Autopsies of US service members killed in the Korean and Vietnam wars demonstrated that subclinical coronary atherosclerosis was present in the second and third decades of life. To estimate the current prevalence of coronary and aortic atherosclerosis in members of the US armed forces, Webber and colleagues reviewed cardiovascular autopsy reports from 3832 individuals who died of combat or unintentional injuries during military deployment, October 2001-August 2011. The authors report that the mean prevalence of any coronary atherosclerosis was 8.5% and varied by age and cardiovascular risk factors. In an editorial, Levy discusses trends in cardiovascular health and implications for prevention of heart disease.
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Patients with chronic hepatitis C virus (HCV) infection who receive interferon-based therapy and achieve a sustained virological response—defined as absence of viremia 24 weeks after cessation of all antiviral medication—have lower risks of liver failure and liver-related death. In long-term follow-up of 530 patients with chronic HCV infection who initiated interferon-based treatment between 1990 and 2003, van der Meer and colleagues found that a sustained virological response to interferon-based therapy was associated with lower all-cause mortality.
Guidelines for authors reporting findings from noninferiority and equivalence trials and guidance for clinicians applying results from noninferiority trials are the focus of 2 articles in this issue. In the first article, Piaggio and colleagues present an updated extension of the CONSORT (Consolidated Standards of Reporting Trials) 2010 statement to include noninferiority and equivalence trials. The authors discuss the rationale for noninferiority and equivalence trials, provide empirical evidence of trial quality, describe the CONSORT updating process, and provide examples of changes to the CONSORT checklist for reporting noninferiority and equivalence trials. In the second article—a Users' Guides to the Medical Literature—Mulla and colleagues highlight issues related to the validity and interpretation of noninferiority trials and the applicability of trial results to individual patients.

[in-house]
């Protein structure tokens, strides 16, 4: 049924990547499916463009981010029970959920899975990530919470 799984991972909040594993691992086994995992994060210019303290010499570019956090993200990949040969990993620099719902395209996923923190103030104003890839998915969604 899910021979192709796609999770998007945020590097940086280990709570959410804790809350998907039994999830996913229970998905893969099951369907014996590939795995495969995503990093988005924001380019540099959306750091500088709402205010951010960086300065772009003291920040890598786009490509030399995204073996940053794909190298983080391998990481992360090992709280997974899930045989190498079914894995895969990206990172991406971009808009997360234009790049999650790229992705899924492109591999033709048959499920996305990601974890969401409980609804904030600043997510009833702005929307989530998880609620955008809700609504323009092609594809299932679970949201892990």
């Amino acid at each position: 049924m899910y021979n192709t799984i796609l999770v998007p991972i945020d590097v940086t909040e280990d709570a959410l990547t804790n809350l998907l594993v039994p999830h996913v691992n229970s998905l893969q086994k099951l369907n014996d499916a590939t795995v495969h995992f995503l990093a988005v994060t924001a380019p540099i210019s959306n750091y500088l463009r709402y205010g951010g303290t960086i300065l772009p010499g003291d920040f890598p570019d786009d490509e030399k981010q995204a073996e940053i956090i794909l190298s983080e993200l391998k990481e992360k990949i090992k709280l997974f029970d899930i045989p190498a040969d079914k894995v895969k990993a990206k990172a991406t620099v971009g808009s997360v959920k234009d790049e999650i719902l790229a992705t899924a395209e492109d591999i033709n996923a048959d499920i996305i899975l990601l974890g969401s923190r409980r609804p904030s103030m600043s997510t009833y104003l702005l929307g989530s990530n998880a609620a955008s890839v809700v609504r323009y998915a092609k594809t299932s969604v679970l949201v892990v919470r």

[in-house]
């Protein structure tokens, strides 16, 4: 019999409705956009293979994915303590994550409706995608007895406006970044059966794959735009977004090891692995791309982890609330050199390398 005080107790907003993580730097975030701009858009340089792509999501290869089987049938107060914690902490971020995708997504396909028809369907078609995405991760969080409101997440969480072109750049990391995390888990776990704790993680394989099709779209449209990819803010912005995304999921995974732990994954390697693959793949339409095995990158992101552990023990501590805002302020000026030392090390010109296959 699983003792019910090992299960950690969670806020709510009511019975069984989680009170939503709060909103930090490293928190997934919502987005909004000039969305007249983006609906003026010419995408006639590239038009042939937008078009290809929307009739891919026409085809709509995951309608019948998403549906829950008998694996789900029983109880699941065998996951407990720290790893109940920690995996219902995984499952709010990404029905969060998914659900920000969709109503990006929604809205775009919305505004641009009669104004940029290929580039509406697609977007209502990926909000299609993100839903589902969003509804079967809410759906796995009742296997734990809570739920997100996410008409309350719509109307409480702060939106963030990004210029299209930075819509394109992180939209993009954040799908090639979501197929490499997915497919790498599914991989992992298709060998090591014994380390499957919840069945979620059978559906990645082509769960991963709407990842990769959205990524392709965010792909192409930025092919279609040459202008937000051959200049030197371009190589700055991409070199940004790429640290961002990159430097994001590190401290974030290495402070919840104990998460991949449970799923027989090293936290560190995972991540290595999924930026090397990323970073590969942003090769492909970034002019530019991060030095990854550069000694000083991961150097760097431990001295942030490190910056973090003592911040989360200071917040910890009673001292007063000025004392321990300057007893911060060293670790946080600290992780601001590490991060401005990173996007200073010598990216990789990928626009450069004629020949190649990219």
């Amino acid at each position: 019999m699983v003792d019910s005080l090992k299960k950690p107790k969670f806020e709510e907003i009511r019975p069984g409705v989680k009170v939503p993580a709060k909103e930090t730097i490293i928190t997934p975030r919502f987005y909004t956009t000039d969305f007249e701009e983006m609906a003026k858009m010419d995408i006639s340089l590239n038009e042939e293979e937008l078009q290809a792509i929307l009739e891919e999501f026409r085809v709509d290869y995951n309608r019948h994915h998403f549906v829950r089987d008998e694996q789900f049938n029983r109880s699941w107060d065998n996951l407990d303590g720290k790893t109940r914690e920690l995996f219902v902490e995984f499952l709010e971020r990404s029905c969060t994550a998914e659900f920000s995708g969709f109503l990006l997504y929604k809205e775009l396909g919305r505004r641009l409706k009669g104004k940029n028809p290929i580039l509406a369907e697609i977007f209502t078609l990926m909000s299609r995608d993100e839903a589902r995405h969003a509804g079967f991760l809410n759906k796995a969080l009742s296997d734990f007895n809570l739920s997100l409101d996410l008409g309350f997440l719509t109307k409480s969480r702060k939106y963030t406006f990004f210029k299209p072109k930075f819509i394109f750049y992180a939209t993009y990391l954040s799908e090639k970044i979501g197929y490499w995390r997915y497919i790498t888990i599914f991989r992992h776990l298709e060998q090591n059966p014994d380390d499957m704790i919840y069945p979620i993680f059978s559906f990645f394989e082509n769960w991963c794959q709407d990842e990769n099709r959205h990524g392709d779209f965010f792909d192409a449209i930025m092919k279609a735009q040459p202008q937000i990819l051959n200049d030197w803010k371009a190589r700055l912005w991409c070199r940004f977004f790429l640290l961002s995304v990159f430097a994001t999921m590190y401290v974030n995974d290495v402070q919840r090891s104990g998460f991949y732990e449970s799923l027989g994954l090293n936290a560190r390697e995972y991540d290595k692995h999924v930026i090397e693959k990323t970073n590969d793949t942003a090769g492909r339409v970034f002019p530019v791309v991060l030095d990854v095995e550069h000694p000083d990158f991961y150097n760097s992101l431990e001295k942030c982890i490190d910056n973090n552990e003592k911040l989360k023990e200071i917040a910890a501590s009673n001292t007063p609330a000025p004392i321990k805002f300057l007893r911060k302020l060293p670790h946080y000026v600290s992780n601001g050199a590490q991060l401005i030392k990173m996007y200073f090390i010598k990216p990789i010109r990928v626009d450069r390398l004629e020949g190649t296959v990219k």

Varicose veins and other manifestations of chronic venous insufficiency are common in middle-aged and older adults, and signs and symptoms can range from cosmetic to clinically significant. Treatment may be conservative—such as compression stockings, lifestyle changes, and medications—or involve minimally invasive or invasive surgical procedures. In a discussion of the case of a 68-year-old woman with recurrent varicose veins, Hamdan reviews the epidemiology, pathophysiology, and natural history of varicose veins; typical symptoms; patient evaluation; and treatment options.
A 31-year-old woman with a family history of recurrent pneumothorax presents with a 10-year history of facial and upper body papules. Her brother and father have similar skin lesions. Skin biopsy confirms fibrofolliculomas. What would you do next?
Over the past decade, failure to adhere to safe injection practices, particularly at outpatient facilities, has led to at least 48 outbreaks of infectious diseases and placed many thousands of patients at risk.
Restructuring SNAP to reduce child hunger and obesity
Emergency preparedness: lessons of Hurricane Sandy
Mental health effects of Hurricane Sandy
Mobility to prevent falls in older patients
“Bravo, Doctor. You knocked it out of the ballpark.” From “Warning Shot.”
Dr Bauchner summarizes and comments on this week's issue. Go to www.jama.com.
Join Robert H. Shmerling, MD, January 16, from 2 to 3 PM eastern time to discuss the management of gout. To register, go to http://www.ihi.org/AuthorintheRoom.
For your patients: Information about varicose veins.
This Week in JAMA. JAMA. 2012;308(24):2541. doi:10.1001/jama.2012.3408